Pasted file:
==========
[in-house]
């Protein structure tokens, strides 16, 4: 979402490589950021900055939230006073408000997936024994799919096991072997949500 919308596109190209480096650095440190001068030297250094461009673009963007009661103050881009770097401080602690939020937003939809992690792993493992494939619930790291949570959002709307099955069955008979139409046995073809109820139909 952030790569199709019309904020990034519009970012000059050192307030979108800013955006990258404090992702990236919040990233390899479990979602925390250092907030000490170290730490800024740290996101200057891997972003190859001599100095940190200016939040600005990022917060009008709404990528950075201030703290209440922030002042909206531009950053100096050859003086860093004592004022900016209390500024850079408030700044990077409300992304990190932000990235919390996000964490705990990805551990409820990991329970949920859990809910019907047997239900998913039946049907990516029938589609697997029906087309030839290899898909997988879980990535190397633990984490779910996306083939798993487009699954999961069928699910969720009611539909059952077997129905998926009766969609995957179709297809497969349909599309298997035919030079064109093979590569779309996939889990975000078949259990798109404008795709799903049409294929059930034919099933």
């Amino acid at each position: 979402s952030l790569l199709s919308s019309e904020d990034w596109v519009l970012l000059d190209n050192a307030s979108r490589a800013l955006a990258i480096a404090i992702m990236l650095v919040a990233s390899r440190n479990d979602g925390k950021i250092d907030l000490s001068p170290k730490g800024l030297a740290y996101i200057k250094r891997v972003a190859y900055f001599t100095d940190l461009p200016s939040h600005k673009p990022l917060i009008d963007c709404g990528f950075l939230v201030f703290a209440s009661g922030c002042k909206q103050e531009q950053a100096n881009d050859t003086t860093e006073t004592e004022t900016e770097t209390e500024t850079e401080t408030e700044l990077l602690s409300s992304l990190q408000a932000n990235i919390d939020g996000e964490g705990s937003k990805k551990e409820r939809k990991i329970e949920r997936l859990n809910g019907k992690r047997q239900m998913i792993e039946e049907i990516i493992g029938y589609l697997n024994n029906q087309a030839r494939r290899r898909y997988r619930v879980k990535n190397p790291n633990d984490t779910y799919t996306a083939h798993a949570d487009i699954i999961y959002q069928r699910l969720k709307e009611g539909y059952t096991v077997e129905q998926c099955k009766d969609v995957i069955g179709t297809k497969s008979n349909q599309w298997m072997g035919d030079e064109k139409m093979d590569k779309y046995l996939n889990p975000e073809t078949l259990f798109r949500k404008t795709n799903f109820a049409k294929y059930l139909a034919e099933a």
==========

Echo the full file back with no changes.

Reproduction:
[in-house]
């Protein structure tokens, strides 16, 4: 979402490589950021900055939230006073408000997936024994799919096991072997949500 919308596109190209480096650095440190001068030297250094461009673009963007009661103050881009770097401080602690939020937003939809992690792993493992494939619930790291949570959002709307099955069955008979139409046995073809109820139909 952030790569199709019309904020990034519009970012000059050192307030979108800013955006990258404090992702990236919040990233390899479990979602925390250092907030000490170290730490800024740290996101200057891997972003190859001599100095940190200016939040600005990022917060009008709404990528950075201030703290209440922030002042909206531009950053100096050859003086860093004592004022900016209390500024850079408030700044990077409300992304990190932000990235919390996000964490705990990805551990409820990991329970949920859990809910019907047997239900998913039946049907990516029938589609697997029906087309030839290899898909997988879980990535190397633990984490779910996306083939798993487009699954999961069928699910969720009611539909059952077997129905998926009766969609995957179709297809497969349909599309298997035919030079064109093979590569779309996939889990975000078949259990798109404008795709799903049409294929059930034919099933």
């Amino acid at each position: 979402s952030l790569l199709s919308s019309e904020d990034w596109v519009l970012l000059d190209n050192a307030s979108r490589a800013l955006a990258i480096a404090i992702m990236l650095v919040a990233s390899r440190n479990d979602g925390k950021i250092d907030l000490s001068p170290k730490g800024l030297a740290y996101i200057k250094r891997v972003a190859y900055f001599t100095d940190l461009p200016s939040h600005k673009p990022l917060i009008d963007c709404g990528f950075l939230v201030f703290a209440s009661g922030c002042k909206q103050e531009q950053a100096n881009d050859t003086t860093e006073t004592e004022t900016e770097t209390e500024t850079e401080t408030e700044l990077l602690s409300s992304l990190q408000a932000n990235i919390d939020g996000e964490g705990s937003k990805k551990e409820r939809k990991i329970e949920r997936l859990n809910g019907k992690r047997q239900m998913i792993e039946e049907i990516i493992g029938y589609l697997n024994n029906q087309a030839r494939r290899r898909y997988r619930v879980k990535n190397p790291n633990d984490t779910y799919t996306a083939h798993a949570d487009i699954i999961y959002q069928r699910l969720k709307e009611g539909y059952t096991v077997e129905q998926c099955k009766d969609v995957i069955g179709t297809k497969s008979n349909q599309w298997m072997g035919d030079e064109k139409m093979d590569k779309y046995l996939n889990p975000e073809t078949l259990f798109r949500k404008t795709n799903f109820a049409k294929y059930l139909a034919e099933a």